Whisky Magazine Issue 8
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Ireland is rich in myths about the magic powers of poitin, the aromatic spirit that was distilled illegally for centuries. But now it has a new life on the right side of the law. Susy Atkins traces its rise from moonshine to respectability
Go to the dark, smoky old bar in Bunratty, Shannon, western Ireland and you might well meet a poitin (pronounced ‘potcheen') maker. You can sit with him and enjoy a glass or two of his clear, fiery spirit. The locals will chat and drink poitin with you too, and they'll tell you romantic, very tall tales of Irish moonshine. The bottle sits on the optic, where everyone can see it, and is so popular it has to be replenished regularly.
What's strange about this scene is that it holds no interest for the local gardai (policemen). Until recently, all Irish poitin was illegal. Sure, it was made and sold both north and south of the border, and many respectable characters enjoyed the odd drop of it. But until Oliver Dillon was granted a licence to distil poitin in Bunratty, you could, in theory, be sent to jail for making the stuff.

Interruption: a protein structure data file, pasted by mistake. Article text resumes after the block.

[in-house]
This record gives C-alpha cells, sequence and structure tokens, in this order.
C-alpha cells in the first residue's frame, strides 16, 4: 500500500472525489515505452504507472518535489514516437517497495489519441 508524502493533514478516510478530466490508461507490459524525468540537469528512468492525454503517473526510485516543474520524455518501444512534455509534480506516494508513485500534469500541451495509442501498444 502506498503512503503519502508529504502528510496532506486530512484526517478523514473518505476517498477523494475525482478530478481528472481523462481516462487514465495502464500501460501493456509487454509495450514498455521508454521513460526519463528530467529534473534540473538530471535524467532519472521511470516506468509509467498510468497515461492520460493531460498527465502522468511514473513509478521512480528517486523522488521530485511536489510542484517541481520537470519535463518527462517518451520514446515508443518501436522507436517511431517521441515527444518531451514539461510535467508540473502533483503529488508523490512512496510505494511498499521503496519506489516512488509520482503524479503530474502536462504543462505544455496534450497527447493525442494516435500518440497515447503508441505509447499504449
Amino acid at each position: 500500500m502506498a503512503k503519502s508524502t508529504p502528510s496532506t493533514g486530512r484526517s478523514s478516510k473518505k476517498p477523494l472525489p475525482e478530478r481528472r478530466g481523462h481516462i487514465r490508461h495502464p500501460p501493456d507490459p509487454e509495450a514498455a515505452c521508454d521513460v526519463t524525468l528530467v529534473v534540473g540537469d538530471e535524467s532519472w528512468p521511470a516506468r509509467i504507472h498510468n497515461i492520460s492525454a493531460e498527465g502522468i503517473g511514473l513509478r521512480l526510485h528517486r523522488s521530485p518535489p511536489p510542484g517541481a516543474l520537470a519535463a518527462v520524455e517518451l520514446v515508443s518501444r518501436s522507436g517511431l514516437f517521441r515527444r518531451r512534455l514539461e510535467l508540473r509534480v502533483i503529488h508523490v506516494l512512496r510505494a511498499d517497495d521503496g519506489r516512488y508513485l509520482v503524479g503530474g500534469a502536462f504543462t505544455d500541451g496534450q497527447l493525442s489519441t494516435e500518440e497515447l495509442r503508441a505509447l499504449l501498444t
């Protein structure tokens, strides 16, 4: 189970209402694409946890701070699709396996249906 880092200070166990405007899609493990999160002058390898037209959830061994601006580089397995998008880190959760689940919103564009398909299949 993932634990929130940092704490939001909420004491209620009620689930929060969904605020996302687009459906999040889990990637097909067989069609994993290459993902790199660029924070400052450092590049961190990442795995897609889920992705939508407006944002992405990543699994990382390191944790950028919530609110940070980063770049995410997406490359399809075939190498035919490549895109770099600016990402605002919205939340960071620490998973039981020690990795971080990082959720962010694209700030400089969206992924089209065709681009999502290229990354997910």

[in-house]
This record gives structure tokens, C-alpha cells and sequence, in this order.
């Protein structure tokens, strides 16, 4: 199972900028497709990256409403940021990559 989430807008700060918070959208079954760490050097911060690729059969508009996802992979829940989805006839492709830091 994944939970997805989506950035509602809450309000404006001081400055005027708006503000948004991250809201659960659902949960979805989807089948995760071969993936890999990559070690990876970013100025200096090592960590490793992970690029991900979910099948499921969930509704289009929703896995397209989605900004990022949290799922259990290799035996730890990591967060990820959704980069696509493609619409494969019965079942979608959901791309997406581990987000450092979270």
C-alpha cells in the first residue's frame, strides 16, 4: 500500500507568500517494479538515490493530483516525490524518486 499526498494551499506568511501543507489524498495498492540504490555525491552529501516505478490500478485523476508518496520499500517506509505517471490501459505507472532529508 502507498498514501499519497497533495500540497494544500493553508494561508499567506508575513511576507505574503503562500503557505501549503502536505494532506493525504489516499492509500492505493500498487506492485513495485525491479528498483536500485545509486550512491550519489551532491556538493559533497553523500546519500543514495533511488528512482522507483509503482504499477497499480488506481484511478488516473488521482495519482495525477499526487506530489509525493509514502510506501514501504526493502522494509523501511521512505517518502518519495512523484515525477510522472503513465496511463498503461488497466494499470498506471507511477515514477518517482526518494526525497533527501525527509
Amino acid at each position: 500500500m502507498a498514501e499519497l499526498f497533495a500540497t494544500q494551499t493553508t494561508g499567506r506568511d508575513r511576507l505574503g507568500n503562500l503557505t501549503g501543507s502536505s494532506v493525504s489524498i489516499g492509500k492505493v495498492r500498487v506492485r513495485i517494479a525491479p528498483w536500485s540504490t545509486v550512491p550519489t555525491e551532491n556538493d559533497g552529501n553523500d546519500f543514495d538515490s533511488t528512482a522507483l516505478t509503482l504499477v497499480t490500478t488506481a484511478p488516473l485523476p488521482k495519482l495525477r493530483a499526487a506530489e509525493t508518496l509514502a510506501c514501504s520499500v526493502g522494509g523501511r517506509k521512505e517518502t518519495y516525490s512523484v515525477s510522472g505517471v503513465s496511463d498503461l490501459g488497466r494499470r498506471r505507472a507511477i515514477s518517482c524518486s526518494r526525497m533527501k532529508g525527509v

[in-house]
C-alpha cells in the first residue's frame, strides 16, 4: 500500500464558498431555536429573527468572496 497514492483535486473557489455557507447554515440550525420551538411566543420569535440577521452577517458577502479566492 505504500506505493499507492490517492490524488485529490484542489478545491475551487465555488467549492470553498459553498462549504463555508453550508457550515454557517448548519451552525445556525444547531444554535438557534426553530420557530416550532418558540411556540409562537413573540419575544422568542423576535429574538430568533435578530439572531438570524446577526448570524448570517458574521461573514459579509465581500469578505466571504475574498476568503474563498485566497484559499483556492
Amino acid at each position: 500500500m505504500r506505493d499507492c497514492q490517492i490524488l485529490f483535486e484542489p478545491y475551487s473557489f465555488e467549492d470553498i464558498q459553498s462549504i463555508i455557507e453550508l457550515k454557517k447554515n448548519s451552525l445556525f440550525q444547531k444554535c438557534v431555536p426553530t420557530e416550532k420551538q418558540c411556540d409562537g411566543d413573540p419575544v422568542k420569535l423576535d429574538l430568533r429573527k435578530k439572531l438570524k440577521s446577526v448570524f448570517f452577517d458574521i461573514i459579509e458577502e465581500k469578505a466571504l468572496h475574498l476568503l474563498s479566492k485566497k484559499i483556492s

Not so long ago, the parish priest couldn't forgive you for distilling poitin, only the bishop, indicating how evil the spirit was considered to be. Now Mr Dillon has a licence to distil poitin and everyone seems happy.
Before I met him in Shannon, I had only ever tried illegal poitin once – a gloweringly purple, sweet, plum-flavoured spirit regularly served up by a friend in County Fermanagh. It was surprisingly good – not too fierce, but rich and fruity and amazingly warming on a bitter and rainy winter night. My friend buys it regularly from an illicit distiller on the Donegal border.
“You have to be careful about your source,” he warns....